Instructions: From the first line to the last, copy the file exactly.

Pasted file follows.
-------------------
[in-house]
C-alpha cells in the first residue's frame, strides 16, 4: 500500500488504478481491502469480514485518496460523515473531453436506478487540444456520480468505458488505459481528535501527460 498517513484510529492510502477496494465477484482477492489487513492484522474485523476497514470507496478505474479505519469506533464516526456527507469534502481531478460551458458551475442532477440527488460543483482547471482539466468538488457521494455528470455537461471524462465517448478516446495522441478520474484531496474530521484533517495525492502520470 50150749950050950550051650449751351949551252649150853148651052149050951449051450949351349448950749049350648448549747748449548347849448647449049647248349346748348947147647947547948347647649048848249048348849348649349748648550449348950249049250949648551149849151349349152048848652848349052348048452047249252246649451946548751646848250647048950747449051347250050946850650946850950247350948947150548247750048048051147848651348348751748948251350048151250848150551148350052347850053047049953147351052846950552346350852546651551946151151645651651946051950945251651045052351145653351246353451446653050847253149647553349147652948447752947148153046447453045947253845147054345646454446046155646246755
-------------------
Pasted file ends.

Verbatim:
[in-house]
C-alpha cells in the first residue's frame, strides 16, 4: 500500500488504478481491502469480514485518496460523515473531453436506478487540444456520480468505458488505459481528535501527460 498517513484510529492510502477496494465477484482477492489487513492484522474485523476497514470507496478505474479505519469506533464516526456527507469534502481531478460551458458551475442532477440527488460543483482547471482539466468538488457521494455528470455537461471524462465517448478516446495522441478520474484531496474530521484533517495525492502520470 50150749950050950550051650449751351949551252649150853148651052149050951449051450949351349448950749049350648448549747748449548347849448647449049647248349346748348947147647947547948347647649048848249048348849348649349748648550449348950249049250949648551149849151349349152048848652848349052348048452047249252246649451946548751646848250647048950747449051347250050946850650946850950247350948947150548247750048048051147848651348348751748948251350048151250848150551148350052347850053047049953147351052846950552346350852546651551946151151645651651946051950945251651045052351145653351246353451446653050847253149647553349147652948447752947148153046447453045947253845147054345646454446046155646246755